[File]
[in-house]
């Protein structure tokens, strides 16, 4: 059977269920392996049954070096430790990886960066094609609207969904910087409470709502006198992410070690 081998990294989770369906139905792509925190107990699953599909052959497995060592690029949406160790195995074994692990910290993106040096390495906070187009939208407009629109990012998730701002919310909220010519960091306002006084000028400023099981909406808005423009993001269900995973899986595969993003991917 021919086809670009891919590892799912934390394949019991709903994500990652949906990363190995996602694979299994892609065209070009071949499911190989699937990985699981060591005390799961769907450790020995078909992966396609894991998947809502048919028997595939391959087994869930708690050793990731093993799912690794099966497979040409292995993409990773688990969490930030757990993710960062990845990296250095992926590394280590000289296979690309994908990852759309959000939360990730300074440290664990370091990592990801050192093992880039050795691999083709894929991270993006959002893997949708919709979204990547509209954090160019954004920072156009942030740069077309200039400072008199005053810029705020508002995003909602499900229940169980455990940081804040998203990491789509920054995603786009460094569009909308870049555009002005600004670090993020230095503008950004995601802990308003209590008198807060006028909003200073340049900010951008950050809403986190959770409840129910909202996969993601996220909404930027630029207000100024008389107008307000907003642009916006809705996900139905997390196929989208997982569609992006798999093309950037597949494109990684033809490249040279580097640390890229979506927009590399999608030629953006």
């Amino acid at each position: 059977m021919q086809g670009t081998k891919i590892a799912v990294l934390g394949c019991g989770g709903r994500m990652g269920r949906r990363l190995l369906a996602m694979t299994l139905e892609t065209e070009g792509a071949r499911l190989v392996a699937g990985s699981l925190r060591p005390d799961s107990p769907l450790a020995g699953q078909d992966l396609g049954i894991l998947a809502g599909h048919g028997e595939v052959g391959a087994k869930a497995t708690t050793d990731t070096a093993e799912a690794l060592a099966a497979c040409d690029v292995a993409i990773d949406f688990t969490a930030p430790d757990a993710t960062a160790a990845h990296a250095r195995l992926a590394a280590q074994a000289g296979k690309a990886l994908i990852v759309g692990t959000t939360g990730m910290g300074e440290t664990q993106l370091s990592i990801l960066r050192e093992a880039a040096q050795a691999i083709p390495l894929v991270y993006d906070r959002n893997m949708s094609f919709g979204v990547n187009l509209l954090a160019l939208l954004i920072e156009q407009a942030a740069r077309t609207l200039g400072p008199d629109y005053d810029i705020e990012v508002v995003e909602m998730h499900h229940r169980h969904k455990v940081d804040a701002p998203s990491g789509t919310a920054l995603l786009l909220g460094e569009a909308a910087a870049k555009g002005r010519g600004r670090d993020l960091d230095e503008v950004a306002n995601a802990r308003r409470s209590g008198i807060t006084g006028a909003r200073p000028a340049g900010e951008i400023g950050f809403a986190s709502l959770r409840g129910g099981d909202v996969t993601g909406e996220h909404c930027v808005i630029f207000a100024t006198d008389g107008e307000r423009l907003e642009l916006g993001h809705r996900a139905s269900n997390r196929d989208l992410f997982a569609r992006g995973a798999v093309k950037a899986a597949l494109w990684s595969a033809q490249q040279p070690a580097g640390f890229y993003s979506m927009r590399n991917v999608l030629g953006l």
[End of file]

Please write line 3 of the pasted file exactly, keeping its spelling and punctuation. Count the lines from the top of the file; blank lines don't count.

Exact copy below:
């Amino acid at each position: 059977m021919q086809g670009t081998k891919i590892a799912v990294l934390g394949c019991g989770g709903r994500m990652g269920r949906r990363l190995l369906a996602m694979t299994l139905e892609t065209e070009g792509a071949r499911l190989v392996a699937g990985s699981l925190r060591p005390d799961s107990p769907l450790a020995g699953q078909d992966l396609g049954i894991l998947a809502g599909h048919g028997e595939v052959g391959a087994k869930a497995t708690t050793d990731t070096a093993e799912a690794l060592a099966a497979c040409d690029v292995a993409i990773d949406f688990t969490a930030p430790d757990a993710t960062a160790a990845h990296a250095r195995l992926a590394a280590q074994a000289g296979k690309a990886l994908i990852v759309g692990t959000t939360g990730m910290g300074e440290t664990q993106l370091s990592i990801l960066r050192e093992a880039a040096q050795a691999i083709p390495l894929v991270y993006d906070r959002n893997m949708s094609f919709g979204v990547n187009l509209l954090a160019l939208l954004i920072e156009q407009a942030a740069r077309t609207l200039g400072p008199d629109y005053d810029i705020e990012v508002v995003e909602m998730h499900h229940r169980h969904k455990v940081d804040a701002p998203s990491g789509t919310a920054l995603l786009l909220g460094e569009a909308a910087a870049k555009g002005r010519g600004r670090d993020l960091d230095e503008v950004a306002n995601a802990r308003r409470s209590g008198i807060t006084g006028a909003r200073p000028a340049g900010e951008i400023g950050f809403a986190s709502l959770r409840g129910g099981d909202v996969t993601g909406e996220h909404c930027v808005i630029f207000a100024t006198d008389g107008e307000r423009l907003e642009l916006g993001h809705r996900a139905s269900n997390r196929d989208l992410f997982a569609r992006g995973a798999v093309k950037a899986a597949l494109w990684s595969a033809q490249q040279p070690a580097g640390f890229y993003s979506m927009r590399n991917v999608l030629g953006l």